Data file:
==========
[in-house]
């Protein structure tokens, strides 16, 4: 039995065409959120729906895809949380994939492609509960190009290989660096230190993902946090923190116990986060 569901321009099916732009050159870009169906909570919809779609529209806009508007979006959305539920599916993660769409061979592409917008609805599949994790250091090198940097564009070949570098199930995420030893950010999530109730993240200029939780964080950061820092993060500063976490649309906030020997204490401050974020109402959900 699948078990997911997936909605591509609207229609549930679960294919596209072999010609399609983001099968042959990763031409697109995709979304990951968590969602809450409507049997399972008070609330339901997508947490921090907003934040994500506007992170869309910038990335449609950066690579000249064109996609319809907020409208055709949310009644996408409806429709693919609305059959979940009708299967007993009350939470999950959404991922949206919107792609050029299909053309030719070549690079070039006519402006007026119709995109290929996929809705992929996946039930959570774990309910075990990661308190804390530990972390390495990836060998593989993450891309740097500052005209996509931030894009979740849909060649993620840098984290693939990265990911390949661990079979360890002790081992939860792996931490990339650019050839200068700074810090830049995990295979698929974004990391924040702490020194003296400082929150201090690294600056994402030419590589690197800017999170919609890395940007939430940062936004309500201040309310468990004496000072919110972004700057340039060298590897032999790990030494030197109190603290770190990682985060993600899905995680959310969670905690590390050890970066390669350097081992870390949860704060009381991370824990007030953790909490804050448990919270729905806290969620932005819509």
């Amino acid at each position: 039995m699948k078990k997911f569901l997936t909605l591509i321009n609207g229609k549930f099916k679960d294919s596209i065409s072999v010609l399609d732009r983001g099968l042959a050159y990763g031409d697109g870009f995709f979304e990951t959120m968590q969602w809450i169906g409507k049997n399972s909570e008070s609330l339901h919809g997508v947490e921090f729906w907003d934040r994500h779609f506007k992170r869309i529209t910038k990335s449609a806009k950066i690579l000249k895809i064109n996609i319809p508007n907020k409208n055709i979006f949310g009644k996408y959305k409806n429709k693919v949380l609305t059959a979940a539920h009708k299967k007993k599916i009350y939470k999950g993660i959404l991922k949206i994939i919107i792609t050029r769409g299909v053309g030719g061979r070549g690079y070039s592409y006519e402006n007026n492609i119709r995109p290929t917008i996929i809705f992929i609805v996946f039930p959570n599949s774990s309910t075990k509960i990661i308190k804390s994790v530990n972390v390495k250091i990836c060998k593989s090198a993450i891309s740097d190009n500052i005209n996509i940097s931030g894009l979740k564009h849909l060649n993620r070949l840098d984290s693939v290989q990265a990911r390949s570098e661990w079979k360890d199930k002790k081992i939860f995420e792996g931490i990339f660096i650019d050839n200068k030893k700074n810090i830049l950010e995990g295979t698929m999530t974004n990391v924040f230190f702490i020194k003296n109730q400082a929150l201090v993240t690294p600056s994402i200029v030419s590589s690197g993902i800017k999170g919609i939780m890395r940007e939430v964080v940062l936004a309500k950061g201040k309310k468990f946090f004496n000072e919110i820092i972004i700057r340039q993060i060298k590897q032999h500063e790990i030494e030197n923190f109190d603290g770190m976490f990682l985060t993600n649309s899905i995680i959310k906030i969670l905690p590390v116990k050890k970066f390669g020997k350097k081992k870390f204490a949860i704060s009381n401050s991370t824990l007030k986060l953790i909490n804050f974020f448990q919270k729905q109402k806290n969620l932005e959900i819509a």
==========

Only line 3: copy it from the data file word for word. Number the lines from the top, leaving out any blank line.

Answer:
């Amino acid at each position: 039995m699948k078990k997911f569901l997936t909605l591509i321009n609207g229609k549930f099916k679960d294919s596209i065409s072999v010609l399609d732009r983001g099968l042959a050159y990763g031409d697109g870009f995709f979304e990951t959120m968590q969602w809450i169906g409507k049997n399972s909570e008070s609330l339901h919809g997508v947490e921090f729906w907003d934040r994500h779609f506007k992170r869309i529209t910038k990335s449609a806009k950066i690579l000249k895809i064109n996609i319809p508007n907020k409208n055709i979006f949310g009644k996408y959305k409806n429709k693919v949380l609305t059959a979940a539920h009708k299967k007993k599916i009350y939470k999950g993660i959404l991922k949206i994939i919107i792609t050029r769409g299909v053309g030719g061979r070549g690079y070039s592409y006519e402006n007026n492609i119709r995109p290929t917008i996929i809705f992929i609805v996946f039930p959570n599949s774990s309910t075990k509960i990661i308190k804390s994790v530990n972390v390495k250091i990836c060998k593989s090198a993450i891309s740097d190009n500052i005209n996509i940097s931030g894009l979740k564009h849909l060649n993620r070949l840098d984290s693939v290989q990265a990911r390949s570098e661990w079979k360890d199930k002790k081992i939860f995420e792996g931490i990339f660096i650019d050839n200068k030893k700074n810090i830049l950010e995990g295979t698929m999530t974004n990391v924040f230190f702490i020194k003296n109730q400082a929150l201090v993240t690294p600056s994402i200029v030419s590589s690197g993902i800017k999170g919609i939780m890395r940007e939430v964080v940062l936004a309500k950061g201040k309310k468990f946090f004496n000072e919110i820092i972004i700057r340039q993060i060298k590897q032999h500063e790990i030494e030197n923190f109190d603290g770190m976490f990682l985060t993600n649309s899905i995680i959310k906030i969670l905690p590390v116990k050890k970066f390669g020997k350097k081992k870390f204490a949860i704060s009381n401050s991370t824990l007030k986060l953790i909490n804050f974020f448990q919270k729905q109402k806290n969620l932005e959900i819509a």